We design sophisticated investment strategies which are inspired by investing legends. These are our own unique models. They have been applied to Canadian stock markets.
Two reasons. One is to disrupt the market. We feel that our free strategies are better than our competition. The second is that once you out-perform the market with our free strategies, you’ll probably be happy to pay a little extra to get the same strategies with even more potential edge.
Stocks are selected from only the Toronto Stock Exchange which is in Canada.
Simulated and reported prices are at the daily close of the day we recommend it.
That is entirely up to you and I do not recommend any brokerage over another. Because these are active strategies you should be very concerned about cost. Moneysense has a good guide that compares the various options available.
That is entirely up to you. However, if your goal is to mirror the performance of the model portfolio, you would need to invest and hold all the positions at once – as opposed to picking up the stocks piecemeal.
Rebalancing occurs when you re-set your positions back to the target weight. On this website, positions are optimal when they are equal weight. If you have 10 stocks and $100,000 then each position is roughly $10,000. Does that mean that every month or every quarter you need to buy and sell a few shares to get each holding back to its target weight? My personal research shows very little benefit in doing so. I have tested arbitrary rebalance points starting with a 10% up to a 50% drift from a stocks optimal size. The difference, in my opinion was negligible and any potential benefit was consumed by brokerage fees. In many instances performance was worse.
This 2014 research paper discussing the increased risk of rebalancing. They highlight that losses in down markets are magnified when rebalancing.
It is important to remember that the simulated performance is dependent on following the model portfolios. This doesn’t mean that you are required to do so. You may choose to trade only once a year…or buy and hold. That really is up to you. I don’t know your individual circumstances and cannot make personal recommendations to you.
But it is important to understand that the less frequently you switch holdings, the less returns you will earn from the underlying factors. For instance, one strategy might be based on high earnings growth. You can buy a stock during a period of high earnings growth, if you wish, and hold until it becomes a blue chip dividend stock. As the stock matures, your returns will switch from being based on growth to something like earnings quality and value or even sentiment. The performance will vary from anything reported on the site. But hey, this is your portfolio and you are in charge.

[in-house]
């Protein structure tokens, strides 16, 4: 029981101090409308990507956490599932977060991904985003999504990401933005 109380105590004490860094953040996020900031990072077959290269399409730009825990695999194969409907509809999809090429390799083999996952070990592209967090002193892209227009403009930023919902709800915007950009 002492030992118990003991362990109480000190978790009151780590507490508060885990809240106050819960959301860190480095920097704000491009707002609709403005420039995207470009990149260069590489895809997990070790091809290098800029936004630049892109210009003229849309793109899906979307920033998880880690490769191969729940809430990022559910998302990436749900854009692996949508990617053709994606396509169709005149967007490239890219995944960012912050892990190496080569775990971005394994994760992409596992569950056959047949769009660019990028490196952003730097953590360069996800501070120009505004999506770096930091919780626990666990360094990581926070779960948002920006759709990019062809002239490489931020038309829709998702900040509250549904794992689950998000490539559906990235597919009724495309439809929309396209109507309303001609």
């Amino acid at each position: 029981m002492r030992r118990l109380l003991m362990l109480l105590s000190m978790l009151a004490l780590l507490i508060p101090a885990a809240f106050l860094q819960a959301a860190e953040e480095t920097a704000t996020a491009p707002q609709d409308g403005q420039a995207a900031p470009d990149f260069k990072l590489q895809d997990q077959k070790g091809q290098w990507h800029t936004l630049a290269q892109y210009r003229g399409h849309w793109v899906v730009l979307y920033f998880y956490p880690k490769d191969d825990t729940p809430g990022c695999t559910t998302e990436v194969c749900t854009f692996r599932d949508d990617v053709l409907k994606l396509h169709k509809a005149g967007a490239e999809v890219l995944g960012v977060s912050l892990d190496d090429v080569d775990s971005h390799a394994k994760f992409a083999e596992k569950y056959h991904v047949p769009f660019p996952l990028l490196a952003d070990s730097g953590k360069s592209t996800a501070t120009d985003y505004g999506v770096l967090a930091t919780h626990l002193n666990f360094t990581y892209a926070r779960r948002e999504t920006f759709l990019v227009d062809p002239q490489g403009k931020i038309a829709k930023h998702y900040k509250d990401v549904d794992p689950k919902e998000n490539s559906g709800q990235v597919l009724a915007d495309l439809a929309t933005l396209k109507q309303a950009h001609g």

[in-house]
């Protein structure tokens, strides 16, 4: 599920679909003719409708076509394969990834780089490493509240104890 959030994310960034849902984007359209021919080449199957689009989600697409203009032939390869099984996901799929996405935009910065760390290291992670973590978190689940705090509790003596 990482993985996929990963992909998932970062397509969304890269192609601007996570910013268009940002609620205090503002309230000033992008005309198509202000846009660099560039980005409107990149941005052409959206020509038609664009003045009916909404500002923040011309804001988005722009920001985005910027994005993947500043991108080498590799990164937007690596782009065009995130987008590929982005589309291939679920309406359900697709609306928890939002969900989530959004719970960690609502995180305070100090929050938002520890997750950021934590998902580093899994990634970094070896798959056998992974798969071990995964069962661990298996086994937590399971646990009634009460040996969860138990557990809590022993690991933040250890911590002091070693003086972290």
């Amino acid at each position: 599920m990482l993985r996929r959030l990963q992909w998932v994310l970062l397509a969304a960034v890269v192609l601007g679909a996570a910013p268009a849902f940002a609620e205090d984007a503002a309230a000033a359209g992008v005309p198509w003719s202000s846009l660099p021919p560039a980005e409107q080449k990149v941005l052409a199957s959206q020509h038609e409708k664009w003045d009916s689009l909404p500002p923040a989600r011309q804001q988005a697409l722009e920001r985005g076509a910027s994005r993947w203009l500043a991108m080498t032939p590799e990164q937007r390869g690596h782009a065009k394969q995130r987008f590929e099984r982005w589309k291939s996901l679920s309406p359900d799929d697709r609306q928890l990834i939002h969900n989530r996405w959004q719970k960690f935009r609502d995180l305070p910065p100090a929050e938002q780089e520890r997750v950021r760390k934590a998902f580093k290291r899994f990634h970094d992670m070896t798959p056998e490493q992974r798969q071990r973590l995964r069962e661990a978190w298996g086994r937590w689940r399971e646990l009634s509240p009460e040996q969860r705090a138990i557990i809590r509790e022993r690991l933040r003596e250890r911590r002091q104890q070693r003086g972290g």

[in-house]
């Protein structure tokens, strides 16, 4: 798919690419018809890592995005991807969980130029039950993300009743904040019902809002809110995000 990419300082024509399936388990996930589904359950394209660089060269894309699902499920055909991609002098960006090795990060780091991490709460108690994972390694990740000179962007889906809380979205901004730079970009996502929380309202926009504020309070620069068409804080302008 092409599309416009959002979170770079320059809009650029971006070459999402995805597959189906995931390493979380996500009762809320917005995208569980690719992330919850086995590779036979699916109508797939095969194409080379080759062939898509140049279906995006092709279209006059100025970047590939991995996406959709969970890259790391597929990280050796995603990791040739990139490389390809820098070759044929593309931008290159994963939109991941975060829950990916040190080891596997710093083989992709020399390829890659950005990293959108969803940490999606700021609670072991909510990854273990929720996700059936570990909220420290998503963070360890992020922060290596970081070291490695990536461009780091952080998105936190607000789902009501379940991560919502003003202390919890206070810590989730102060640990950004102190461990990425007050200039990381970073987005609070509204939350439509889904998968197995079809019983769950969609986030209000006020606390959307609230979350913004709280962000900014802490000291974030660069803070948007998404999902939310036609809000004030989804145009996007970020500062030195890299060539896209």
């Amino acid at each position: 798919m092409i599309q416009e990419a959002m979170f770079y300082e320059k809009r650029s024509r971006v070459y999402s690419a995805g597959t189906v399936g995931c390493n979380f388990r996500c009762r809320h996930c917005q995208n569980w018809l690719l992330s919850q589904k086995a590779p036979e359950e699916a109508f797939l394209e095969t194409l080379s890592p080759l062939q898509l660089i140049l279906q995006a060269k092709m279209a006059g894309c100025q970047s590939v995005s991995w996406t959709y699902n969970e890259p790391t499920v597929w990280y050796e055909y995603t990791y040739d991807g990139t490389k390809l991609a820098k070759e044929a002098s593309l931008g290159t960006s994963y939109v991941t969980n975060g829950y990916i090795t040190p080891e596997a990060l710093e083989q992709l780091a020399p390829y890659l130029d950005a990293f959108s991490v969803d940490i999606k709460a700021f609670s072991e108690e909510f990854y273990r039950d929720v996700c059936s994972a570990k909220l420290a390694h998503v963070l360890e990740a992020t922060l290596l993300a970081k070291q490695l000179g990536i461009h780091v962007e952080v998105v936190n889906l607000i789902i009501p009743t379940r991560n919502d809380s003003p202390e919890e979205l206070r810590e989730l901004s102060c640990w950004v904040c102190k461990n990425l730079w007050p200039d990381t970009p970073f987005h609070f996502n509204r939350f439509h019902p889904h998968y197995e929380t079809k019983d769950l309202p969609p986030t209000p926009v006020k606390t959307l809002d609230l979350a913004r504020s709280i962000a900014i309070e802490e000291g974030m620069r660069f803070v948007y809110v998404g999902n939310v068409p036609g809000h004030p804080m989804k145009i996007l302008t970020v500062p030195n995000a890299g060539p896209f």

More documentation will be added in the future to show you various simulated return profiles when we make various changes. What happens if we replace stocks annually? Or buy and hold? What if we balance the portfolio according to sectors?
Backtesting is in reference to simulating a strategy on a historical database. It does not guarantee that a strategy will work going forward. However, would you want to trade a strategy that has worked poorly in the past? There are many considerations when it comes to backtesting. For instance, does the database include stocks which were merged, bought out or removed from the exchange? This is called survivorship bias. Does your model portfolio hold enough stocks to prevent overly optimistic curve-fitting? Curve-fitting is where you mindlessly run the simulation over and over until you get a result you like. I use 20 stocks instead of 5 or 10 to minimize one or two stocks being fit to make up the bulk of the simulated performance. Is the data-base true point in time? You should only know data (e.g. updated SEC report) at the exact time that people had access to that knowledge. If not, there is look-ahead bias. Backtesting is only a tool and its effectiveness relies heavily on the practitioner.
All stock trading and investing has risks. You should already be familiar with the investment process. There is market risk which cannot be diversified away. A bear market usually sees a highly correlated drop between all stocks. Stock picking strategies will typically not help cushion the fall. There is style risk. These models are typically centered around a style such as growth, value or momentum. Style performance can vary between periods. There is liquidity risk. Stocks with low turnover (infrequently traded) can be difficult to buy and sell at a favorable price. Positions may need to be accumulated over days and the execution price may inline with your expectations. The bid-ask spread may also be wide which can lower returns. Active trading adds various costs such as brokerage fees and if a stock picking strategy does not produce out-performance, this can compound any capital losses. It may also increase capital gains taxes. Concentration risk can occur when a strategy focuses heavily on one sector or industry group. This is only a sampling of the risks which you may incur.